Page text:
I’ve been reading the draft of an LGBTQ YA novel in which two gay couples are part of a high school baseball team.

I was passionate about baseball as a little kid, but didn’t play baseball at all after I was about 12. Some of the same reasons you cite prompted me to step away.

Baseball isn’t as inherently toxic, perhaps, as football. Intentional hitting isn’t part of the game. Defense is very complex and requires complex, self-sacrificing teamwork. But just like in football, we rarely see out queer players, probably because of hostile toxic masculinity.

What makes this novel interesting to me is that it’s not so far-fetched. Four gay players out of a 15-man squad is a little bit of a statistical anomaly, but as the author reminded me, statistical effects clump up all the time. What would be more weird would be if no high school ever had four gay players on a baseball team.

What makes the novel cool is that the author explores the season of a winning baseball team after they deliberately decide to embrace teamwork, embrace the two gay couples as friends and teammates, and blaze a path to success that doesn’t depend on toxic masculinity.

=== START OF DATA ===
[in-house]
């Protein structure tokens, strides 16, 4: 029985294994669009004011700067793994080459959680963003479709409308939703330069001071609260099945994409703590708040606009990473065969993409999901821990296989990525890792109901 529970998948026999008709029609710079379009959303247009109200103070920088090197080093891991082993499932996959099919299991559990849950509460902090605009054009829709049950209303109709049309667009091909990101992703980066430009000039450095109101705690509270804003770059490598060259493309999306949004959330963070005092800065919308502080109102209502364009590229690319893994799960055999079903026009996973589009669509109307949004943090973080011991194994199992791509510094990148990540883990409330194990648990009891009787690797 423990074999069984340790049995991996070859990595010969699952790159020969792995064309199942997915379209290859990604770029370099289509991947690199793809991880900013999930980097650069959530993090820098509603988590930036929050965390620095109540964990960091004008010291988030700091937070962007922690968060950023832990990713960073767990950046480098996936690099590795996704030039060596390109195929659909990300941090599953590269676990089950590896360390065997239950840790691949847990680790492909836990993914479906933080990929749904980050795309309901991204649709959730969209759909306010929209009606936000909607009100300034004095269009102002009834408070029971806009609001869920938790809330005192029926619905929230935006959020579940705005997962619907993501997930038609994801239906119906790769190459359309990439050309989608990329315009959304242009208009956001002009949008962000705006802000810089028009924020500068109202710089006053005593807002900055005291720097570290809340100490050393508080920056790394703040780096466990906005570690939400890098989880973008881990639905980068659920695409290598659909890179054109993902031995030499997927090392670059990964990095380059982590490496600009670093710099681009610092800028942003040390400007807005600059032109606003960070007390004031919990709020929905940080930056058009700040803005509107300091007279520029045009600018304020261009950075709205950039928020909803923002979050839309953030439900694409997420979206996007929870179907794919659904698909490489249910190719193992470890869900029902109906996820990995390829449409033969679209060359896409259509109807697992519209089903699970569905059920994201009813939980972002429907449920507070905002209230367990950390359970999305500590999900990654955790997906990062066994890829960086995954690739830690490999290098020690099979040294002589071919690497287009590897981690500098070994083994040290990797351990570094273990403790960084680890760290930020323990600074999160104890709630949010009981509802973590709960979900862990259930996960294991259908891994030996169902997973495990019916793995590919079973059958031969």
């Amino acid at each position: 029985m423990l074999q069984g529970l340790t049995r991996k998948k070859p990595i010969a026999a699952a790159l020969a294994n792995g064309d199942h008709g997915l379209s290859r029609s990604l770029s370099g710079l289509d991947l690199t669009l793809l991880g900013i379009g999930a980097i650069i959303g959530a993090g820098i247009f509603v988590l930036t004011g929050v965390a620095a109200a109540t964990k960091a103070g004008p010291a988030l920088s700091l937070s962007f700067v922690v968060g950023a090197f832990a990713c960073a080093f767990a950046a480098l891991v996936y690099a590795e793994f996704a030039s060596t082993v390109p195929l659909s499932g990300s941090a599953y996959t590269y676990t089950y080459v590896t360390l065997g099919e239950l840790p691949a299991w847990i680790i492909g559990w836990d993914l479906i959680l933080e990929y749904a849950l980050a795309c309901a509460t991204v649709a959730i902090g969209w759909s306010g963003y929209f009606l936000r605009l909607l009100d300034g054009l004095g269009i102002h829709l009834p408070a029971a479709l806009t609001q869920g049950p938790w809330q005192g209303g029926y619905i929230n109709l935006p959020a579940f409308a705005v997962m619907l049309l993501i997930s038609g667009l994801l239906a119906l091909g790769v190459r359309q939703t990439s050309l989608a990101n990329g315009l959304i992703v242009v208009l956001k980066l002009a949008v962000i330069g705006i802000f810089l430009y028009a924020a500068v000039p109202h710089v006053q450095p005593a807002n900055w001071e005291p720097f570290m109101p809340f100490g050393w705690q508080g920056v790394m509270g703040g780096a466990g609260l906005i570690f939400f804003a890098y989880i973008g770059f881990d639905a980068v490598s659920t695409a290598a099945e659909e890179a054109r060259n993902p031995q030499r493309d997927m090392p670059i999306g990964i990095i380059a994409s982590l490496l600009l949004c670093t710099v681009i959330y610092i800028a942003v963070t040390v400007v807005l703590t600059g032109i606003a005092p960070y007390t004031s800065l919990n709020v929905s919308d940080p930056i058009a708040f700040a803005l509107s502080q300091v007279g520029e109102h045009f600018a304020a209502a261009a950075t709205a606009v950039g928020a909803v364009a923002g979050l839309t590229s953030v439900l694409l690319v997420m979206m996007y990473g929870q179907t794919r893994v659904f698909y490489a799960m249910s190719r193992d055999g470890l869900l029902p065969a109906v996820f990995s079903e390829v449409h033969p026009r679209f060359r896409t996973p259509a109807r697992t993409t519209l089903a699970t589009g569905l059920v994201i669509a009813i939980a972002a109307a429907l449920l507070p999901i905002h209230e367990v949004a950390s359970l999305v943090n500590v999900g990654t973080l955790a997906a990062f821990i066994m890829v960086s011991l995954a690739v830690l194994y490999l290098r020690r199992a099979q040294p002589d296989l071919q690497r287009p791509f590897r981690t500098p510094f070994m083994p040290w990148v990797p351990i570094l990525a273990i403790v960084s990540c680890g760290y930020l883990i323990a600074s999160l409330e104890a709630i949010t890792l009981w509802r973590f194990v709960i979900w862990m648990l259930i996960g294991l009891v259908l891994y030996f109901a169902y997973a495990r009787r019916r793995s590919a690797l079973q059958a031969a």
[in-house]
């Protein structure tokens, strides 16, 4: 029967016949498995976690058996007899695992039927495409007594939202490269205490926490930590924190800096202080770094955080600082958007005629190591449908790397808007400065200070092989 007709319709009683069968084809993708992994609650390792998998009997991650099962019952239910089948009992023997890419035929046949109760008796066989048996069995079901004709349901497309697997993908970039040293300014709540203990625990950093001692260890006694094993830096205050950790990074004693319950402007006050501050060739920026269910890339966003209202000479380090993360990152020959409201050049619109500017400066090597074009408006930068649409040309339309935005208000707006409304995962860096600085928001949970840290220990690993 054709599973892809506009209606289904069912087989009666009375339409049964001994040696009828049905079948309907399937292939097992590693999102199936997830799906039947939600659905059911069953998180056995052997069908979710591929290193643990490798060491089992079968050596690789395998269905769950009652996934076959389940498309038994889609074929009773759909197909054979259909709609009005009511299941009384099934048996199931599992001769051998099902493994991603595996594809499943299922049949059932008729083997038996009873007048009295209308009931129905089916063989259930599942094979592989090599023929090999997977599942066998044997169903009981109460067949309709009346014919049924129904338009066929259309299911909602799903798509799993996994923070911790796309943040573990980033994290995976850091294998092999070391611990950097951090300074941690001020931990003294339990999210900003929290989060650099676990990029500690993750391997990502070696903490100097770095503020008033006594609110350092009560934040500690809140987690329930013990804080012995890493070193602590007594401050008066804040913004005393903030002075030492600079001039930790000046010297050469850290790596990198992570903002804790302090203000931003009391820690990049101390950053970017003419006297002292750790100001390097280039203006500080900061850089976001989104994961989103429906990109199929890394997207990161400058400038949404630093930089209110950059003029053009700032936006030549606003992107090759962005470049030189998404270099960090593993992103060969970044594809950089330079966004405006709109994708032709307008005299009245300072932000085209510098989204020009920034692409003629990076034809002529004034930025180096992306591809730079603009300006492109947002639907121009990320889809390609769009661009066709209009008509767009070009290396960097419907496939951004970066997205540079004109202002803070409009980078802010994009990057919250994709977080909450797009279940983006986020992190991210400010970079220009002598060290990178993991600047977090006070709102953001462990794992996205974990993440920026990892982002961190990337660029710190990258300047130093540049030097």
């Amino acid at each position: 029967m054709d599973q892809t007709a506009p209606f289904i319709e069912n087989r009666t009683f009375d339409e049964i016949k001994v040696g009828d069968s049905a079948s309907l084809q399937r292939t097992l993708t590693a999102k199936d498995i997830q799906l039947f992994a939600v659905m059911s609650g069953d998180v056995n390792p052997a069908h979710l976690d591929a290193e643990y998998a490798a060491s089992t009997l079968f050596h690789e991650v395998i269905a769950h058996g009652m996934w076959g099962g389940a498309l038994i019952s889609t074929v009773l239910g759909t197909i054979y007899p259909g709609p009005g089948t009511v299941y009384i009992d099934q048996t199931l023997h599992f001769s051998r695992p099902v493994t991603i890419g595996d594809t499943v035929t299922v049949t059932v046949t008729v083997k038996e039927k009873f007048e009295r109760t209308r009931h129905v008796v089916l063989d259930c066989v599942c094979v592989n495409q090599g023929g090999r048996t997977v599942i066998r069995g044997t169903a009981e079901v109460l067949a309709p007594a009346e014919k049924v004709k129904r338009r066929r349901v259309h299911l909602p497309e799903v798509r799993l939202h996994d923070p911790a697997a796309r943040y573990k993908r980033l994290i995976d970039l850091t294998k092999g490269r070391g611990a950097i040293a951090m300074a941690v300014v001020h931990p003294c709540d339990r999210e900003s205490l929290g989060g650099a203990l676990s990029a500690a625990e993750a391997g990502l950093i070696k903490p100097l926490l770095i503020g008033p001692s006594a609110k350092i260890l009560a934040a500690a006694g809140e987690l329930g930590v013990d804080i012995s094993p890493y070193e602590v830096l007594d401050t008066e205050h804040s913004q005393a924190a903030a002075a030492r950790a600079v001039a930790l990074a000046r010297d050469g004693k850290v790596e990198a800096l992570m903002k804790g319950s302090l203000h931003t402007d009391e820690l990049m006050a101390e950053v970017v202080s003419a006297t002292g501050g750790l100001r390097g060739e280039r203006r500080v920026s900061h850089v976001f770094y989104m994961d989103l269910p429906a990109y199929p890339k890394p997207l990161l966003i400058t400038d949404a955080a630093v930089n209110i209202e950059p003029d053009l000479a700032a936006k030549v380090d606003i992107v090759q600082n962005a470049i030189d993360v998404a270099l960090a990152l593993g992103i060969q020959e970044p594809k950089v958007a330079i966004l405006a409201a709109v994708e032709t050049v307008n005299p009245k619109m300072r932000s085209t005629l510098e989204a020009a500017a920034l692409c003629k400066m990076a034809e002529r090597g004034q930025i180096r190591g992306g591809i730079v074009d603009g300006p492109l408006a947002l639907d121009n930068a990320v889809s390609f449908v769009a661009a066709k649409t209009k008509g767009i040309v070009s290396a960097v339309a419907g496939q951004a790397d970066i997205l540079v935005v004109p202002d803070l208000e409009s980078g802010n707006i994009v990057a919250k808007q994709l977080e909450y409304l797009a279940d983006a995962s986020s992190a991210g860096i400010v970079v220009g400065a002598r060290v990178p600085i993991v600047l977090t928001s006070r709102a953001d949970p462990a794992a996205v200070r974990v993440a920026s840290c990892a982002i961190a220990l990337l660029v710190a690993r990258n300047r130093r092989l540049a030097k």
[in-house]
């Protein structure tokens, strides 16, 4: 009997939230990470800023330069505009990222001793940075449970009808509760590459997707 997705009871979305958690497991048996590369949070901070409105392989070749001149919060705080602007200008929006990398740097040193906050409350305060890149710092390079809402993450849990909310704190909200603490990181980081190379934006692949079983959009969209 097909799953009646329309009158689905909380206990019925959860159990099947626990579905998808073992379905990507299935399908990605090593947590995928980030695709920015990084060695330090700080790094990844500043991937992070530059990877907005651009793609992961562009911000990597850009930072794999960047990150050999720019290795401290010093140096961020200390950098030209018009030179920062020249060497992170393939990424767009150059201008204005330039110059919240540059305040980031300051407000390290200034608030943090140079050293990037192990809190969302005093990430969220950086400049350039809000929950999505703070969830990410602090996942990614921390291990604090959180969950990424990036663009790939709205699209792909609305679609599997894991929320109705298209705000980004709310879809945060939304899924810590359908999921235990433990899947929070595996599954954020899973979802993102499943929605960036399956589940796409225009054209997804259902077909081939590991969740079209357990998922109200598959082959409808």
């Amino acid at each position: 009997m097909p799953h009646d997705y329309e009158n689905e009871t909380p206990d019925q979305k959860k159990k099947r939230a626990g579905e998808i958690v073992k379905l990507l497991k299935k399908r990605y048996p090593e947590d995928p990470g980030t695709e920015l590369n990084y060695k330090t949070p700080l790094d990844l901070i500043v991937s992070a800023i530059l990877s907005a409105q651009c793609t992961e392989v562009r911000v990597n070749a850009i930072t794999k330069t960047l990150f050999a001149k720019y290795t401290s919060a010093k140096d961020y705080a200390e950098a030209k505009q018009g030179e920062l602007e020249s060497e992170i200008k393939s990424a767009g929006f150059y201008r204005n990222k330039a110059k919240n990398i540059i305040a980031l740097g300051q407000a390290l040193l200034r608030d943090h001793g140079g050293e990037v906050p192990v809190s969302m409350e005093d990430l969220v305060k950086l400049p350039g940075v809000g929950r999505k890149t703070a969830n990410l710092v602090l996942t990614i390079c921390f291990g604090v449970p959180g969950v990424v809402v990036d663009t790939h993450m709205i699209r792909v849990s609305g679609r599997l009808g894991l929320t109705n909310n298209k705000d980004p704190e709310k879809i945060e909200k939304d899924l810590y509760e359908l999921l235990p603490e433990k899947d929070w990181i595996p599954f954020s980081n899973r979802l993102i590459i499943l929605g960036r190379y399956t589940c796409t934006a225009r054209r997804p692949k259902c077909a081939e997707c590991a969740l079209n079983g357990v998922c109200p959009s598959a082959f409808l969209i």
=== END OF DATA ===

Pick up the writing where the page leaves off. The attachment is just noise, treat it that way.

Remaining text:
I believe we can imagine and implement new ways of being. I believe imagining stories is going to help us get there.

Written by

Writer. Runner. Marine. Airman. Former LGBTQ and HIV activist. Former ActUpNY and Queer Nation. Polyglot. Middle-aged, uppity faggot. jamesfinnwrites@gmail.com

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